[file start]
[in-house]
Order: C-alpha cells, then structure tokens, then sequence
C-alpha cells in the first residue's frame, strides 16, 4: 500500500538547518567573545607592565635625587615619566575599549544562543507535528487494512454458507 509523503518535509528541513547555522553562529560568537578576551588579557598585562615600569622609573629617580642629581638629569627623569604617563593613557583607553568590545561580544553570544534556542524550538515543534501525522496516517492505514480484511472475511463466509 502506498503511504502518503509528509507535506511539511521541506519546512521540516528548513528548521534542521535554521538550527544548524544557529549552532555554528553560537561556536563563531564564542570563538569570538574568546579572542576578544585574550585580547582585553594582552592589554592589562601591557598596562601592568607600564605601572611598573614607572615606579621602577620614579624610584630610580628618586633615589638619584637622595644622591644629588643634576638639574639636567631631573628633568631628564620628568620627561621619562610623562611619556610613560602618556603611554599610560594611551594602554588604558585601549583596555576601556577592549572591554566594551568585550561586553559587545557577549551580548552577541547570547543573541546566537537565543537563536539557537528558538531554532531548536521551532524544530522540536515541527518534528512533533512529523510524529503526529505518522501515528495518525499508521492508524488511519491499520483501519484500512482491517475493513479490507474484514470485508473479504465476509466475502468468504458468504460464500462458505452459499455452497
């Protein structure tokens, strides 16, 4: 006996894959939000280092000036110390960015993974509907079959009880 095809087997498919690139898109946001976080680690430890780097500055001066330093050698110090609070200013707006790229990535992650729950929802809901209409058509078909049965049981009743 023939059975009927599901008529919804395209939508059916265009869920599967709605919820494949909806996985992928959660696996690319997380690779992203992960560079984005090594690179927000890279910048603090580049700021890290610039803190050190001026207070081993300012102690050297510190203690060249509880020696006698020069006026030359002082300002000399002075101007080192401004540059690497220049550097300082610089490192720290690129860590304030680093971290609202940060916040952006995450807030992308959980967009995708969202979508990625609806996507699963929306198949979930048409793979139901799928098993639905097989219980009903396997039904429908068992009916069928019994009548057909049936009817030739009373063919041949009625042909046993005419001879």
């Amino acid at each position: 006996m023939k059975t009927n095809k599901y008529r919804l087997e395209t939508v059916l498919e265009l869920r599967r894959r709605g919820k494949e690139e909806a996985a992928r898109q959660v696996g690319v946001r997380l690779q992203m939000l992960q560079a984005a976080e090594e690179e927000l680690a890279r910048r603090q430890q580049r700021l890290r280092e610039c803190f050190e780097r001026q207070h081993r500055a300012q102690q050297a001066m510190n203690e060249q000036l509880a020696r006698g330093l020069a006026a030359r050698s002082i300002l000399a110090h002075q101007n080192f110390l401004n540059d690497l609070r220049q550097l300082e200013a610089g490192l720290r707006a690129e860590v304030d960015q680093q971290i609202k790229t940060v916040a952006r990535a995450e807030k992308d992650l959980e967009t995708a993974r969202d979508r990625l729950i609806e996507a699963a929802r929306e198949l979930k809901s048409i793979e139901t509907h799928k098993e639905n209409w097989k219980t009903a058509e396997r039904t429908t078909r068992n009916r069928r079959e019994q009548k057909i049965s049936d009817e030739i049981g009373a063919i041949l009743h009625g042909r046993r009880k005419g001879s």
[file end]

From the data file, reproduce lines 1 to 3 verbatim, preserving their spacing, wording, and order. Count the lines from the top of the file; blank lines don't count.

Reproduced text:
[in-house]
Order: C-alpha cells, then structure tokens, then sequence
C-alpha cells in the first residue's frame, strides 16, 4: 500500500538547518567573545607592565635625587615619566575599549544562543507535528487494512454458507 509523503518535509528541513547555522553562529560568537578576551588579557598585562615600569622609573629617580642629581638629569627623569604617563593613557583607553568590545561580544553570544534556542524550538515543534501525522496516517492505514480484511472475511463466509 502506498503511504502518503509528509507535506511539511521541506519546512521540516528548513528548521534542521535554521538550527544548524544557529549552532555554528553560537561556536563563531564564542570563538569570538574568546579572542576578544585574550585580547582585553594582552592589554592589562601591557598596562601592568607600564605601572611598573614607572615606579621602577620614579624610584630610580628618586633615589638619584637622595644622591644629588643634576638639574639636567631631573628633568631628564620628568620627561621619562610623562611619556610613560602618556603611554599610560594611551594602554588604558585601549583596555576601556577592549572591554566594551568585550561586553559587545557577549551580548552577541547570547543573541546566537537565543537563536539557537528558538531554532531548536521551532524544530522540536515541527518534528512533533512529523510524529503526529505518522501515528495518525499508521492508524488511519491499520483501519484500512482491517475493513479490507474484514470485508473479504465476509466475502468468504458468504460464500462458505452459499455452497